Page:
The Nasty Bits: Fish Head Soup Recipe


"I grew up with all the eyeballs I could eat."

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During Thanksgiving last year I made a disturbing discovery about my mother. We were all sitting down to dinner at a Cantonese restaurant, a garish affair with gigantic golden columns at the door and a super-buffet inside. My relatives, in keeping with the Chinese custom of ordering an overpriced platter of fish simply to have it steamed with ginger and green onion, had bought a whole carp to be prepared in this manner. As a token of my deepest filial piety, I thought it only proper that my mother have one of the eyeballs of the fish. With a deft flick of my chopsticks, I retrieved the jiggling eyeball from the socket of the carp and, plopping it down onto her plate, waited for her to thank me for my gracious offering.

Instead, she looked down at her plate and wrinkled her nose. "Take that away," she said, "Fish eyeballs are really gross."

I choked a little on the fish maw soup I'd been slurping. These words, from the woman who raised me on stir-fried pork stomach and neck-bone soup, who filled my lunch bags with red-braised chicken gizzards. I searched my memory for a recollection of my mother ever having eaten fish eyeballs.

"But I always thought I got all the eyeballs because you spoiled me," I finally said. It's true, I'm a lucky girl. I grew up with all the eyeballs I could eat.

"No, I just don't like them," she replied, scoffing.

Injured, I transferred the eyeball from her plate to my own and stared down at the translucent orb, shimmering and looking straight up at me. In one fell swoop I brought the eyeball to my mouth and swallowed it, pupil and all. The trick to eating a fish eyeball is to keep it in your mouth for as long as possible. A rush of fatty fish flavor is accompanied by a gelatinous, spongy texture. Swallow too quickly and you'll miss the nuances.


Fish heads are good eating and the eyeballs, the crowning glory. There's a lot to be enjoyed from excavating the head of a fish. Besides the eyeballs, most heads contain a sizeable section of flesh as well as some of the most delicious cartilage in existence in the greater animal kingdom. Poultry cartilage can be flavorless and pork and beef cartilage are only good when cooked over a long period of time, but fish cartilage is almost always tender and flavorful. The texture of fish cartilage is not unlike that of a crunchy gummy, if you can imagine combining the disparate components of something that's both soft and crisp.

For someone who doesn't like fish eyeballs, my mother has certainly cooked a lot of them in her lifetime. Growing up, I only remember her making just one kind of fish soup; over time, it became a staple in the house. She'd use a whole fish - usually, a yellow croaker - and deep-fry the entire thing in a large vat of oil. I remember watching as she lowered the fish into the wok, the way the oil boiling furiously around the meat, sizzling and spurting large missiles of fat.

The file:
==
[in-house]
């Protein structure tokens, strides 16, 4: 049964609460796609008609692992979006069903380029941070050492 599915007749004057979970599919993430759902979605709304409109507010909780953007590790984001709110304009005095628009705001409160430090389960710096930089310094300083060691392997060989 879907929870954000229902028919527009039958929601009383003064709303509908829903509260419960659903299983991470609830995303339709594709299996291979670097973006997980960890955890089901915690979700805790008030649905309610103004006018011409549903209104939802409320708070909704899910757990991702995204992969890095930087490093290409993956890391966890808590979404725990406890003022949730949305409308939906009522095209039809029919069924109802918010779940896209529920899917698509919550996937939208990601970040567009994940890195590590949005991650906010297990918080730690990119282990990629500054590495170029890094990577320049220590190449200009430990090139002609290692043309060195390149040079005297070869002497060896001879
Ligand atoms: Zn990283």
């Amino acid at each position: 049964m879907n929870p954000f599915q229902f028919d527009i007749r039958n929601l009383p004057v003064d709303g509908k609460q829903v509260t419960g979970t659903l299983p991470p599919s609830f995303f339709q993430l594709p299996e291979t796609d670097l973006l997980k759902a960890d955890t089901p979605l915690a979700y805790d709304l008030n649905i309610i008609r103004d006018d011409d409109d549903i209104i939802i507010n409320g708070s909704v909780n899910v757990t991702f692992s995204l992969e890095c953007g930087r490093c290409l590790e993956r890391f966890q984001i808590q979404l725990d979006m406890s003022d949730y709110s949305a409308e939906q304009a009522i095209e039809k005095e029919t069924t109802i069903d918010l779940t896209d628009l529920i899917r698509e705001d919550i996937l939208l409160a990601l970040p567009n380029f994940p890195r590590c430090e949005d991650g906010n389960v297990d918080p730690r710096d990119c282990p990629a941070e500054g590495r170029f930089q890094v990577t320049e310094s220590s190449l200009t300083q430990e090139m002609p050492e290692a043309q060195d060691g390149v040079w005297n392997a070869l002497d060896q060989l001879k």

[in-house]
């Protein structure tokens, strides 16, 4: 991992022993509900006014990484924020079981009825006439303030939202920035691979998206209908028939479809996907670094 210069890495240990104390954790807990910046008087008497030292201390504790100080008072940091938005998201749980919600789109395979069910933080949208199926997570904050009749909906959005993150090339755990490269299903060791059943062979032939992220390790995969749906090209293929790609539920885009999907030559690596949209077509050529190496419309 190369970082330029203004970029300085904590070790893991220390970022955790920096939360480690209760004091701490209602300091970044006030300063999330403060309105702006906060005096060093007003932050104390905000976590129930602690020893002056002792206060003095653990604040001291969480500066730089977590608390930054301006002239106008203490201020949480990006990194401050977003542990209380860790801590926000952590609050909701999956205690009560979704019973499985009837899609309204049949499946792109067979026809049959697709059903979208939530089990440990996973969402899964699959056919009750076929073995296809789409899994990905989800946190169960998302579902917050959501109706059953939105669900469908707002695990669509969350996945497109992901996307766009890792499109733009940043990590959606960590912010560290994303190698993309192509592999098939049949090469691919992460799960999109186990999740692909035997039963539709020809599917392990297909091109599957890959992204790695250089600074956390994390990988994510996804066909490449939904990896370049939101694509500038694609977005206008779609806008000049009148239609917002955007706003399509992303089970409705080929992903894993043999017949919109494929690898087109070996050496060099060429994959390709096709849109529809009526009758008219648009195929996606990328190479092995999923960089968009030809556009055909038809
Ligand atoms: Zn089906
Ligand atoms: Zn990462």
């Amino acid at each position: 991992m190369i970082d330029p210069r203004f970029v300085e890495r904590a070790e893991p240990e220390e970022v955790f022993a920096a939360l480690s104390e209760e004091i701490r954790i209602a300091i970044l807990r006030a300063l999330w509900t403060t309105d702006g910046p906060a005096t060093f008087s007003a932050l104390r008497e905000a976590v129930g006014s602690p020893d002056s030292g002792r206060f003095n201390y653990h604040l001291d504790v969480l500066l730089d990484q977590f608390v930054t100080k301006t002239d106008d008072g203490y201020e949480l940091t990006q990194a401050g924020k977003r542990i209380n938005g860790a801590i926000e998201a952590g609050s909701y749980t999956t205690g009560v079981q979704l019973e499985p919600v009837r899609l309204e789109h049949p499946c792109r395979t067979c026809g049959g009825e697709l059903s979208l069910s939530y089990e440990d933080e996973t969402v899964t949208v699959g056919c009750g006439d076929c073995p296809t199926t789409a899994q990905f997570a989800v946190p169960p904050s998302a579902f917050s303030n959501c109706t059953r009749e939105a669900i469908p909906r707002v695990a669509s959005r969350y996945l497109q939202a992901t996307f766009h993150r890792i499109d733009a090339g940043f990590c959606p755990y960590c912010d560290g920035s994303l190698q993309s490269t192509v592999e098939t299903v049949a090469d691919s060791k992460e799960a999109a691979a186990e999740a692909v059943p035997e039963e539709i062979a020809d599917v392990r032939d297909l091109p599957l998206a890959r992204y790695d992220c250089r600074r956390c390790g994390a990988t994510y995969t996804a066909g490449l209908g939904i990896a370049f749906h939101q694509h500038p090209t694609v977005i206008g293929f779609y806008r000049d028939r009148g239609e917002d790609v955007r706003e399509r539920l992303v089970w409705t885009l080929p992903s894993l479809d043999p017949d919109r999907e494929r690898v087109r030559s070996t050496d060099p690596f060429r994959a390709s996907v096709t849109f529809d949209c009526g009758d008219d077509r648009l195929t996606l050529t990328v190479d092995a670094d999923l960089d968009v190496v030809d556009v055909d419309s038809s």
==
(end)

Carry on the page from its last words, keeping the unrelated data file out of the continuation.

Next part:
After deep-frying the fish, she'd simmer it with plenty of ginger, green onion and most importantly, an entire tin of pickled Sichuan mustard greens. The broth would turn milky-white after simmering; the can of pickled greens would diffuse its salty goodness into the soup. The fish skin, puffed from the frying, became wrinkled and soft with a texture similar to sheets of bean curd. At the last moment, my mother would add mung bean noodles to the pot. The noodles were integral to my enjoyment of the soup - like the cartilage and the fatty tissue of the fish itself, the noodles were so delicate in texture that they slipped down the throat with little resistance.

In the end, I suppose it doesn't matter that my mother shuns fish eyeballs. Even if she had loved the eyeballs, she would have given every last one of them to her daughter anyway.



  • 2 large fish heads, such as croaker or salmon, approximately 1 ½ pounds total
  • 6 cups of oil for frying
  • 1 tablespoon Shao Xing rice wine, or sake
  • a few thick slices of ginger
  • 2 green onions, sliced thickly on a bias
  • one 6-ounce tin of Sichuan pickled mustard greens
  • bean thread noodles, optional
  • finely sliced green onions for garnishing


  1. In a wok, bring the oil to 400 F. Thoroughly blot the fish heads on a paper towel, and split each head in half with strong kitchen shears. When the oil reaches 400, slip the halves of the head into the oil, one or two halves at a time. Fry until golden brown on all sides. Drain and blot dry again with a paper towel.

  2. Meanwhile, bring 3 or so cups of water to boil. When all the sections of head are done frying, add the heads to the boiling water. If needed, add just enough additional water to cover the heads.

  3. Add the rice wine, ginger, green onions, and the entire contents of the tin of pickled greens. Bring the pot to a simmer and cook gently for 20 minutes, until the flesh of the heads is falling off the bones and the broth has turned a milky-white color. If a lot of oil has risen to the top, skim it off with a shallow spoon.

  4. If desired, add bean thread noodles: soften the noodles first in warm water, then simmer then gently along with the fish heads during the last 3 minutes of cooking. Garnish with the thinly sliced green onion, and serve immediately.